Main definitions of gel in English

: gel1gel2gel3

gel1

noun

  • 1[mass noun] A jelly-like substance, especially one used in cosmetic or medicinal products.

    ‘hair gel’
    • ‘The gel was applied onto the skin with use of the fingers to apply a slight massage.’
    • ‘The clear gel is a skin prep, shaving gel and aftershave lotion.’
    • ‘The gel can be rubbed onto chrome surfaces where it forms a robust, long-lasting soft film that is virtually colourless.’
    • ‘If the mother produced only eggs, and not the additional protective coats or spacing gel, she could produce up to twice as many.’
    • ‘Amy tilted up his face and soothed the cool gel onto his cheekbones with her fingertips.’
    • ‘Even so, I gasped when I felt the cool gel drizzle onto my back.’
    • ‘It takes approximately 30 seconds to apply the shaving gel and 5 to 7 minutes to shave.’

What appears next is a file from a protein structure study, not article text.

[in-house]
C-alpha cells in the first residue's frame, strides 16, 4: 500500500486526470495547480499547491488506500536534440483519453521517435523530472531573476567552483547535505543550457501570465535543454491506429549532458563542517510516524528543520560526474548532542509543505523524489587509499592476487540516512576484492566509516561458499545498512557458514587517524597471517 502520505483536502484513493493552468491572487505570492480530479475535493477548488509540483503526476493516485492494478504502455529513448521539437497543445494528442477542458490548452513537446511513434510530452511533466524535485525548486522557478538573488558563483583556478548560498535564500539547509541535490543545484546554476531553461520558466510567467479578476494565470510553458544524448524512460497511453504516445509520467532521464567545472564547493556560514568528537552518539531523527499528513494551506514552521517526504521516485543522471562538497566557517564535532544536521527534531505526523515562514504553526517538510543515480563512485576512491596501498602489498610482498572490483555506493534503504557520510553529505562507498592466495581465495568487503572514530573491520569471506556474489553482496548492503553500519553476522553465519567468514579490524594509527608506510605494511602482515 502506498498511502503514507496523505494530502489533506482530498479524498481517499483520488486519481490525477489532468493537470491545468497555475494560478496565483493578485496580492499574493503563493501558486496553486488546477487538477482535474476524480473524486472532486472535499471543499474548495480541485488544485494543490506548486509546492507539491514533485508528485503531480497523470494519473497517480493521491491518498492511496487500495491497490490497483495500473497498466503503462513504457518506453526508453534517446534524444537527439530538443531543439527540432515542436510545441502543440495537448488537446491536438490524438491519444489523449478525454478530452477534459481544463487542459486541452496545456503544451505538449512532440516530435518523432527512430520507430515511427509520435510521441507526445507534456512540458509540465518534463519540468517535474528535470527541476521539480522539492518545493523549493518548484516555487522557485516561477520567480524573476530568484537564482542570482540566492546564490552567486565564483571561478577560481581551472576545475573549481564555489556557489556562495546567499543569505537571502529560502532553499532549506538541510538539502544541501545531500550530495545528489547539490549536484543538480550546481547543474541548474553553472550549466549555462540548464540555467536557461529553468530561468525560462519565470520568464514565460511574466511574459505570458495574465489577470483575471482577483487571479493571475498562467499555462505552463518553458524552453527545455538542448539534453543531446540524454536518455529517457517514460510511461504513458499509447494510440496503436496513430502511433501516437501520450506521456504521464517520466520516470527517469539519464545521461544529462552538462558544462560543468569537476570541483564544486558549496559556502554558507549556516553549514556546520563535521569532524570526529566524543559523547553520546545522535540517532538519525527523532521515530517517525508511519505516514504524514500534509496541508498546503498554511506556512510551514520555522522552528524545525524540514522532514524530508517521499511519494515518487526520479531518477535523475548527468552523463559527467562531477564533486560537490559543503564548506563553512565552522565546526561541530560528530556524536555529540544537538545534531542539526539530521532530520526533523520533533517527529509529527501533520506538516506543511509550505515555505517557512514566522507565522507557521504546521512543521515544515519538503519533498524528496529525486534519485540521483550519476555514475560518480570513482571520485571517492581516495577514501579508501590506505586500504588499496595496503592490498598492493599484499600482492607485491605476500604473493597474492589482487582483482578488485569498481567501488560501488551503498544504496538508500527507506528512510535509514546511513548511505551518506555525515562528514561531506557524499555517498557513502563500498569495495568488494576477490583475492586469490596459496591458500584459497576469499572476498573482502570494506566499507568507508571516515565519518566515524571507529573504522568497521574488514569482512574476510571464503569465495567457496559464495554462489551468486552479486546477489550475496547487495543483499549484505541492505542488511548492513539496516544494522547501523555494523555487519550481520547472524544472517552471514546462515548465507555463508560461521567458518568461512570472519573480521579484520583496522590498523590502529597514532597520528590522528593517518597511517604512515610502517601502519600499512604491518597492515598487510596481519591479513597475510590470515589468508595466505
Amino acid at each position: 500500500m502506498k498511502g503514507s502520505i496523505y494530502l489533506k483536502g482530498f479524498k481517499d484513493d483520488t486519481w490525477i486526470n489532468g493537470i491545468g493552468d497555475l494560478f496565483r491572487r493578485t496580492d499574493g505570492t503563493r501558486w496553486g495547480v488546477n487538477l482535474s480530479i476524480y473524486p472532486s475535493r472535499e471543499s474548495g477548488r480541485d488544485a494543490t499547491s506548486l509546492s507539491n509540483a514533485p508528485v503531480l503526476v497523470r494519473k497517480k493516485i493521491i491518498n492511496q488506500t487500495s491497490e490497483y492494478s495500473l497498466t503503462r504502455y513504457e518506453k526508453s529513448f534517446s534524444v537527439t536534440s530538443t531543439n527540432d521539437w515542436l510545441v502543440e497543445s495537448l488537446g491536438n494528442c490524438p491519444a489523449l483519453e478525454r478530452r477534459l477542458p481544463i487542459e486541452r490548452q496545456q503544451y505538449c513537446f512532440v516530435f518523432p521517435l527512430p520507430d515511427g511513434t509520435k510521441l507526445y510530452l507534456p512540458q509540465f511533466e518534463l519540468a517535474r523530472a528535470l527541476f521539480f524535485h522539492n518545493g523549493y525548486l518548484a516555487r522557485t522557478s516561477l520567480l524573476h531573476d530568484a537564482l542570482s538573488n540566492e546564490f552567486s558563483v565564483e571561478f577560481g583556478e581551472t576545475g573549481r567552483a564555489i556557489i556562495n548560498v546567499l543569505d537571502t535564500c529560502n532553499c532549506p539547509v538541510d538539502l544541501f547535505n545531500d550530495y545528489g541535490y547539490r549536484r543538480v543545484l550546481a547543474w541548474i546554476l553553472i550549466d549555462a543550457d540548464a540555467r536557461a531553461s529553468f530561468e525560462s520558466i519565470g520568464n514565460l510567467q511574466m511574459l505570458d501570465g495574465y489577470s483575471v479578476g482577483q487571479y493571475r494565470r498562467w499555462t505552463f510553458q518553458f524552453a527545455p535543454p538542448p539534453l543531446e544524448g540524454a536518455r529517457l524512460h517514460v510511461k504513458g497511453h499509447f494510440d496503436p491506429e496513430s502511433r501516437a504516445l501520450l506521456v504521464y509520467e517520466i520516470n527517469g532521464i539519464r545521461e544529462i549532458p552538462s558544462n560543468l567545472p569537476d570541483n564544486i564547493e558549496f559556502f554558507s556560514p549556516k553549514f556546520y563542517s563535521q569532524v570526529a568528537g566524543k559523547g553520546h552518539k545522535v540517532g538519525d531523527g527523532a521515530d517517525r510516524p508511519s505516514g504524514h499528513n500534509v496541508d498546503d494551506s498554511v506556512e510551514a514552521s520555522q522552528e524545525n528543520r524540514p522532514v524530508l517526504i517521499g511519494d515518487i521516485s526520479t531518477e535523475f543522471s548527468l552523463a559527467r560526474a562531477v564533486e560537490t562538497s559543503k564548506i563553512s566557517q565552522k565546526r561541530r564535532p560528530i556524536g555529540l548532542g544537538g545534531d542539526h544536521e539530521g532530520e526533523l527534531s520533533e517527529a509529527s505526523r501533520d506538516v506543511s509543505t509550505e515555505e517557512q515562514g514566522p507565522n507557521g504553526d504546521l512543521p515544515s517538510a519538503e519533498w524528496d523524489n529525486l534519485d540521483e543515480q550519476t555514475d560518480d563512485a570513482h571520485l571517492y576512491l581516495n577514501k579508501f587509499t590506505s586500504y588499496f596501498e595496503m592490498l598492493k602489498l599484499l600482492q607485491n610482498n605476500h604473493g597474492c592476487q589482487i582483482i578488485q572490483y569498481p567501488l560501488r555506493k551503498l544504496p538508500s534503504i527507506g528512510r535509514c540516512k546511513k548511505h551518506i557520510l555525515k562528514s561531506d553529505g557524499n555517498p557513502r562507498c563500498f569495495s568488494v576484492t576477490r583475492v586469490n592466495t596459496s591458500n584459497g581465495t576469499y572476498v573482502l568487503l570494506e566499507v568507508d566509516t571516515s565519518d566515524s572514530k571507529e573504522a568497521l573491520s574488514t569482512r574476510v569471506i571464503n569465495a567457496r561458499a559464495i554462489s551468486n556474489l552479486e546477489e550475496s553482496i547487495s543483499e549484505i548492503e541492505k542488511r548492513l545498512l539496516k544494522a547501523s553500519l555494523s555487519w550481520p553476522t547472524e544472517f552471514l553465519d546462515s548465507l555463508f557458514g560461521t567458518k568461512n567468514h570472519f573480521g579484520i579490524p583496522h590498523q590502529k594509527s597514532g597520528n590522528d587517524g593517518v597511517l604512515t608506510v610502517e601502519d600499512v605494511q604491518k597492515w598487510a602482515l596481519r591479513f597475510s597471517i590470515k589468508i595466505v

• ‘I set him down on the counter and then grabbed my shave gel out of the medicine cabinet.’
    • ‘For this reason they are usually mixed with gel or paste products to keep them in contact with the sealer longer.’
    • ‘I was wondering if you could possibly send me any information on your shower gel products.’
    • ‘I also discovered that my nails will be ruined, as they have glued the extensions directly on to them, rather than onto a layer of gel.’
    • ‘One particularly effective treatment for comedone acne is available as a cream, gel and lotion.’
    • ‘But these warnings are not required on shampoo, shower gel or family bubble bath, all of which can legally contain four times as much formaldehyde.’
    • ‘Do not use irritating, perfumed soaps, shower gel or deodorants.’
    • ‘They can already produce moulded gel implants and are now looking for a hospital whose surgeons are unhappy with silicone implants.’
    • ‘The objecthood smeared out across the packed gel produces interference patterns, waves.’
    • ‘Gently easing her back onto the comfortable bed she pulled up her top and watched as the cold gel was smothered onto her belly.’
    • ‘In recent days, plenty of baby clothes, diaper-rash ointment, teething gel and strollers have arrived, along with a lot of small checks.’
    • ‘Possibly he has little complimentary sachets of shampoo and shower gel too.’